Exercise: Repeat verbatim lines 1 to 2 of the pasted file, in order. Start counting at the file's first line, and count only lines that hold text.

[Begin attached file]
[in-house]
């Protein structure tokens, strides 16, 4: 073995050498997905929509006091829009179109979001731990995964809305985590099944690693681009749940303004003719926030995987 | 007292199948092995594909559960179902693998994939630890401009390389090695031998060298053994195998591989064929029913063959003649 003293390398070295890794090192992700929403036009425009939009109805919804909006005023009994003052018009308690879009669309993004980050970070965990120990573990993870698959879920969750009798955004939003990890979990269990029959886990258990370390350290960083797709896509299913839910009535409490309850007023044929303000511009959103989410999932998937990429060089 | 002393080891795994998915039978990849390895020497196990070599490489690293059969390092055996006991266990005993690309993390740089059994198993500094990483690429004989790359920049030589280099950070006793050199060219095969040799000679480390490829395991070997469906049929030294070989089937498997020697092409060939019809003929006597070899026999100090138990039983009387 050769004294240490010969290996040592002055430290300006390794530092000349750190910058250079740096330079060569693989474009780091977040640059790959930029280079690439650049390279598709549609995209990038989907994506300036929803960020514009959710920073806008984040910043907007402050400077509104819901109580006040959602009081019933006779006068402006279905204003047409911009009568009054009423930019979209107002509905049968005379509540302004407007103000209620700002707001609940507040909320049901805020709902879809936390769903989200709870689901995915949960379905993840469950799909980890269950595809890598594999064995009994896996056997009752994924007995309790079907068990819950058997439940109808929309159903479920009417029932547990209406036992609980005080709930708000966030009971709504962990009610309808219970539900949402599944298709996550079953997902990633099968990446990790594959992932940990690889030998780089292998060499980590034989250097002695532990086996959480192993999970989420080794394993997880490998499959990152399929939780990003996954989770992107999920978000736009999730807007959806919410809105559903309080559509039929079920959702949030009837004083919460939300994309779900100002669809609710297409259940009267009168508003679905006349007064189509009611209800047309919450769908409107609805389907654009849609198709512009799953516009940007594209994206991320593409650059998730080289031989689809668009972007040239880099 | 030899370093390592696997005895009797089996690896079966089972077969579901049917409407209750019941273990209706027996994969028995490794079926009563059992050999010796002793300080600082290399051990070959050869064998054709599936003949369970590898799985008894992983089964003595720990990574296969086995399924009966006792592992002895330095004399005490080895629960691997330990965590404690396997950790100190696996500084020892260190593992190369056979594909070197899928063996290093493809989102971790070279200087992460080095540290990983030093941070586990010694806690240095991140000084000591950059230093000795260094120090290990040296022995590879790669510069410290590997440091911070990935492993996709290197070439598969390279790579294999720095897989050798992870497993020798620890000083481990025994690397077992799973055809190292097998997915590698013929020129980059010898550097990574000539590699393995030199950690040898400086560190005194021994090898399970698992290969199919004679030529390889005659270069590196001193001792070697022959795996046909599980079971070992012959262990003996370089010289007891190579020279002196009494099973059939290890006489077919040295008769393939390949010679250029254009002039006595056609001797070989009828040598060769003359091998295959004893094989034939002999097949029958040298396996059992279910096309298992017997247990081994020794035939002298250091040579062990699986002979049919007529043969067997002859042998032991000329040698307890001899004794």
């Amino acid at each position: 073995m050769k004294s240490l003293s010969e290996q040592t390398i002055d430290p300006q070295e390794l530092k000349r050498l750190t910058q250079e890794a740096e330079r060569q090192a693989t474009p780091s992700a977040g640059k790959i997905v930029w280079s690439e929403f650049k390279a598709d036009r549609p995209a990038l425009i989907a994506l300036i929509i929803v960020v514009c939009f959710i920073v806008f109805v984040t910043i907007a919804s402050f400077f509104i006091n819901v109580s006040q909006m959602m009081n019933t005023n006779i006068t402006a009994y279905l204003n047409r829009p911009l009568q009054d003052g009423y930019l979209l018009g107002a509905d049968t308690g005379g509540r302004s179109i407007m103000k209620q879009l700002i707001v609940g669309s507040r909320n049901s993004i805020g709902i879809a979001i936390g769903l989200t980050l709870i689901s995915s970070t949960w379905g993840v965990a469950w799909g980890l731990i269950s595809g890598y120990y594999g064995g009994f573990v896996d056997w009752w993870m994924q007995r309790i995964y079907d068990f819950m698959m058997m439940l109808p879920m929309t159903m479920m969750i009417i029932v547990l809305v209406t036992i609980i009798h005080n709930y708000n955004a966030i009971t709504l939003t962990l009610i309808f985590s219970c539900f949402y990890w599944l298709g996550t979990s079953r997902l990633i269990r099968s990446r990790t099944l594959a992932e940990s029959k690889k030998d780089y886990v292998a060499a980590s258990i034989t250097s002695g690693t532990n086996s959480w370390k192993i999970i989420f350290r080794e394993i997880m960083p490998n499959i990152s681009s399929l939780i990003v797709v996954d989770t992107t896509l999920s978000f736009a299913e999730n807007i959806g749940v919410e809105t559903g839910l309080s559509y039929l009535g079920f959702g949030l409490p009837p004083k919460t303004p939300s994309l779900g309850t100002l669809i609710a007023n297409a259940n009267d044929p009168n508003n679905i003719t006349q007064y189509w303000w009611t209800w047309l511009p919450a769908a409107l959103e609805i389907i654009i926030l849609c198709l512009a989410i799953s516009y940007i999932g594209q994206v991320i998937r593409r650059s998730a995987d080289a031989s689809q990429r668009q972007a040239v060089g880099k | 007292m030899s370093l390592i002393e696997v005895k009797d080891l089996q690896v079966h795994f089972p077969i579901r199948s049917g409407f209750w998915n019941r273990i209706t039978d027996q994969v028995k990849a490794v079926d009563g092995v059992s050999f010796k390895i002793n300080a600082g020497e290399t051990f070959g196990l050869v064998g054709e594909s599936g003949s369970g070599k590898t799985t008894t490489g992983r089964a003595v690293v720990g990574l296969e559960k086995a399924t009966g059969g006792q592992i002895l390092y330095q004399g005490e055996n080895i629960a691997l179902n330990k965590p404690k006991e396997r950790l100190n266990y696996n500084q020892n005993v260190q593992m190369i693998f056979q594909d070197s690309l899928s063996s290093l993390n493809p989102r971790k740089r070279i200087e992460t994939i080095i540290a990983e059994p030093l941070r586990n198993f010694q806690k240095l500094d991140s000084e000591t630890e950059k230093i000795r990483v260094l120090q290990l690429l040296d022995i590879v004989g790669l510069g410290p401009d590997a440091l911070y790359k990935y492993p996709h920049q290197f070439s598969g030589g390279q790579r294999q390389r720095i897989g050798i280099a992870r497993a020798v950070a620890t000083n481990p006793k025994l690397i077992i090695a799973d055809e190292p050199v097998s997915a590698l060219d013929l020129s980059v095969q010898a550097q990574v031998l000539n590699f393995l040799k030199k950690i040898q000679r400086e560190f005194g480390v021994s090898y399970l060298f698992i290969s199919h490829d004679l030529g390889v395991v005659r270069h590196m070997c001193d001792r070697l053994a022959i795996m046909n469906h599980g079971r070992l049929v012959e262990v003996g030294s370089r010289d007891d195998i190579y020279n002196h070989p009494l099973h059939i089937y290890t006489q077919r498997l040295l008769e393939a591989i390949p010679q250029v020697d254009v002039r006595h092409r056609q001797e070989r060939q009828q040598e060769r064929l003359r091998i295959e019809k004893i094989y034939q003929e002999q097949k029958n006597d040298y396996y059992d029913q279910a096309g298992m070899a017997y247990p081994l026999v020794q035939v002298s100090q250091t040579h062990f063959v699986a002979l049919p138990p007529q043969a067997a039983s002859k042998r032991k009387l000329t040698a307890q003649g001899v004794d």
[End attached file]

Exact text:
[in-house]
């Protein structure tokens, strides 16, 4: 073995050498997905929509006091829009179109979001731990995964809305985590099944690693681009749940303004003719926030995987 | 007292199948092995594909559960179902693998994939630890401009390389090695031998060298053994195998591989064929029913063959003649 003293390398070295890794090192992700929403036009425009939009109805919804909006005023009994003052018009308690879009669309993004980050970070965990120990573990993870698959879920969750009798955004939003990890979990269990029959886990258990370390350290960083797709896509299913839910009535409490309850007023044929303000511009959103989410999932998937990429060089 | 002393080891795994998915039978990849390895020497196990070599490489690293059969390092055996006991266990005993690309993390740089059994198993500094990483690429004989790359920049030589280099950070006793050199060219095969040799000679480390490829395991070997469906049929030294070989089937498997020697092409060939019809003929006597070899026999100090138990039983009387 050769004294240490010969290996040592002055430290300006390794530092000349750190910058250079740096330079060569693989474009780091977040640059790959930029280079690439650049390279598709549609995209990038989907994506300036929803960020514009959710920073806008984040910043907007402050400077509104819901109580006040959602009081019933006779006068402006279905204003047409911009009568009054009423930019979209107002509905049968005379509540302004407007103000209620700002707001609940507040909320049901805020709902879809936390769903989200709870689901995915949960379905993840469950799909980890269950595809890598594999064995009994896996056997009752994924007995309790079907068990819950058997439940109808929309159903479920009417029932547990209406036992609980005080709930708000966030009971709504962990009610309808219970539900949402599944298709996550079953997902990633099968990446990790594959992932940990690889030998780089292998060499980590034989250097002695532990086996959480192993999970989420080794394993997880490998499959990152399929939780990003996954989770992107999920978000736009999730807007959806919410809105559903309080559509039929079920959702949030009837004083919460939300994309779900100002669809609710297409259940009267009168508003679905006349007064189509009611209800047309919450769908409107609805389907654009849609198709512009799953516009940007594209994206991320593409650059998730080289031989689809668009972007040239880099 | 030899370093390592696997005895009797089996690896079966089972077969579901049917409407209750019941273990209706027996994969028995490794079926009563059992050999010796002793300080600082290399051990070959050869064998054709599936003949369970590898799985008894992983089964003595720990990574296969086995399924009966006792592992002895330095004399005490080895629960691997330990965590404690396997950790100190696996500084020892260190593992190369056979594909070197899928063996290093493809989102971790070279200087992460080095540290990983030093941070586990010694806690240095991140000084000591950059230093000795260094120090290990040296022995590879790669510069410290590997440091911070990935492993996709290197070439598969390279790579294999720095897989050798992870497993020798620890000083481990025994690397077992799973055809190292097998997915590698013929020129980059010898550097990574000539590699393995030199950690040898400086560190005194021994090898399970698992290969199919004679030529390889005659270069590196001193001792070697022959795996046909599980079971070992012959262990003996370089010289007891190579020279002196009494099973059939290890006489077919040295008769393939390949010679250029254009002039006595056609001797070989009828040598060769003359091998295959004893094989034939002999097949029958040298396996059992279910096309298992017997247990081994020794035939002298250091040579062990699986002979049919007529043969067997002859042998032991000329040698307890001899004794």